In addition to doubling the number of players over 30 years old, we currently have five more players in the squad who will be turning 30 this year. That would be 13 players 29 or older in the squad (plus two more potentially coming back from loan in the summer,) or half our squad And the irony is, again, that by adding experience, we decrease the odds of young players getting playing time, thus increasing the chances of them going on loan or even sold. We have a number of very talented youth players coming up through the ranks, but the management have made it clear that they have neither the time nor the patience to nurture youth.

So let’s talk wage bill. Milan have been slashing our wage bill since the summer we sold Ibra and Silva. For example, the total club wage bill was reportedly €160m in 2011-12, €120m in 2012-13, and down to €105m in 2013-14, but this mercato saw us raise wages again. And the question remains, is the quality of Milan players equivalent to the wages? With such a significant decrease in the wage bill, many feel that the quality level has dropped even more sharply.

One is on a six month loan, the other one of our top wage earners. But which has more quality?

It all seems so subtle. But in the end, we are making the same mistakes again. Keep doing what we have always done, and we will keep getting what we have always gotten. Galliani gets free transfers, which translates to higher wages. So spend nothing on a one-time expense to spend more money on a recurring annual expense. Buy players on a deal because they have had injuries and/or disciplinary problems, and then you have a squad with (wait for it…) injuries and disciplinary problems. You roll the dice, it pays off sometimes, you try to ignore the others. Our wage bill is on the rise again, and our average squad age is higher than you think, as we still have a handful of youngsters left over from that “youth project” we were force-fed 18 months ago to keep the average a little lower.

Speaking of the “youth project,” that lasted about six months. And yet in spite of that, a squad that was younger and less talented had better results than this season’s much older squad. Huh. Too bad we didn’t just stick with that. But now we have Seedorf. And everyone is convinced that he will be given every tool he needs to succeed in his new “project.” And while it’s hard to argue that he won’t, being “the chosen one,” even management are being cautious here. All of those position-specific coaches he wants? Well they aren’t here yet, are they? Seems like even management want to wait and see what he can do for the first six months before they spend like that.

A balance is needed, and youth need playing time

And then there is the summer mercato. Or this “new project” with Seedorf at the helm, This is where the hopelessly optimistic “wait and see” idealism comes into play. The same optimism that people had over and over before, only to be dashed by poor results or a squad that was not competitive. There is no magic wand to decrease the squad size, to balance age and experience, develop youth and buy quality players to be competitive. It is a process that takes a lot of money, wisdome and/or time. But Milan have run out of money, and don’t seem to have the wisdom or the patience of time, evidenced by the “youth project” that lasted only six months. Management may be committed to Seedorf now, but do they have the discipline it takes to give him the balanced squad he needs over time? The short-sighted purchases of this transfer window point to a resounding no.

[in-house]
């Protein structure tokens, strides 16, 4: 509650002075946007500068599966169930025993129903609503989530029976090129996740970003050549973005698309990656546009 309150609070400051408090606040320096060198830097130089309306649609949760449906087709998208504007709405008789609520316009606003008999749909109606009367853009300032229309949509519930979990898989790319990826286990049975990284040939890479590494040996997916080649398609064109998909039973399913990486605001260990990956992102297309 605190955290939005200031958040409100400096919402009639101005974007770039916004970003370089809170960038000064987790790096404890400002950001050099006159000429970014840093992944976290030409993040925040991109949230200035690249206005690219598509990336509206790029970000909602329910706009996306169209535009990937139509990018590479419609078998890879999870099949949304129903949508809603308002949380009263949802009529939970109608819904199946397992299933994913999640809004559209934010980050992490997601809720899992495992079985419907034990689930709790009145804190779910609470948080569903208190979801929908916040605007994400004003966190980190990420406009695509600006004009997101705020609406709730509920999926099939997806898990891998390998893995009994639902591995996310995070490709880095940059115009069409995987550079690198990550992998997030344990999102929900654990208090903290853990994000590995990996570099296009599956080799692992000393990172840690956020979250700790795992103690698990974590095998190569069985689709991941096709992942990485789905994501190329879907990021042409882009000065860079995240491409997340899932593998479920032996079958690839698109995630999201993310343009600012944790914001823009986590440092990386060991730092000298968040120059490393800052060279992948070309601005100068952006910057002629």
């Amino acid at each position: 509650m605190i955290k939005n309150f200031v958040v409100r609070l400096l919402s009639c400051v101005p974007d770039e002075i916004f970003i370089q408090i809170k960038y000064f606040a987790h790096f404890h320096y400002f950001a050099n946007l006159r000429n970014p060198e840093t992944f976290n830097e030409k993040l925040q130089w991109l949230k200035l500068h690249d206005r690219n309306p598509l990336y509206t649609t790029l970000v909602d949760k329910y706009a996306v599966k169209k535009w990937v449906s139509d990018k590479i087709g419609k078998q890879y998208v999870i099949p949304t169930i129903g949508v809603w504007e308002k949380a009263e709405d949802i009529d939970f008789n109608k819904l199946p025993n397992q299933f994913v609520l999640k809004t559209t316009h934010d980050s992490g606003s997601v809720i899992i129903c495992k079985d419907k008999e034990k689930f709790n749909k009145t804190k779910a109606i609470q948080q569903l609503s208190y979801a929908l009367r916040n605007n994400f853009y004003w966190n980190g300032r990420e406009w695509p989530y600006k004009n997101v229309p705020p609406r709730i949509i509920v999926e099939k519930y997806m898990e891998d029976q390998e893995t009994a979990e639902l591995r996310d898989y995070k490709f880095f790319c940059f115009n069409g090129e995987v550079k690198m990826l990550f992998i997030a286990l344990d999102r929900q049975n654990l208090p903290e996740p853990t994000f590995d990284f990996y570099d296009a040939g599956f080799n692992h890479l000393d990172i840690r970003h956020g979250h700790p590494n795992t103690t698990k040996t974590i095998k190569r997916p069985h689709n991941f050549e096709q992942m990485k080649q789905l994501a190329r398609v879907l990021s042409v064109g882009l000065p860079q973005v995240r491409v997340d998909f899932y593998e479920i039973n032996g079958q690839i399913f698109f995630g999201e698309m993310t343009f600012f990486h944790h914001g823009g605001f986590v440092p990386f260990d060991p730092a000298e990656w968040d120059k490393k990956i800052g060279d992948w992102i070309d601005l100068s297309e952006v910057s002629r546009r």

No one expected every problem to be solved in January, I certainly didn’t. In fact, bringing in Rami & Honda, with the promise of multiple players leaving would have been a perfect mercato for me. But the fact that we have 30 players now instead of 29, with no guarantee of people leaving in summer is a massive red flag for me. This is not a problem that is solved in a single transfer window, this is a disease. A bloated roster with an aging squad (at least the Senatori had quality and lots of experience,) and the same poor habits we have seen time and time again that caused so many of the problems we have been having financially (like until recently, the highest wage bill in Italy.) Even if we get better results, I will not put on Galliani-colored glasses, and I will not drink any of this management’s Kool-Aid. This is a problem, and even if a new sporting director comes in and overhauls the squad with a vengeance this summer, it is a problem that will persist if the management continue to adhere to this lack of planning and overall grasp of the big picture. I told you that this was not just another anti-management rant.

This post inspired by the music of Rammstein

Our next match is
Napoli vs. Milan

Saturday, February 8 • 20:45 CET 2:45 EST

Not Just Another Anti-Management Rant Not Just Another Anti-Management Rant Reviewed by Elaine on 12:33 AM Rating: 5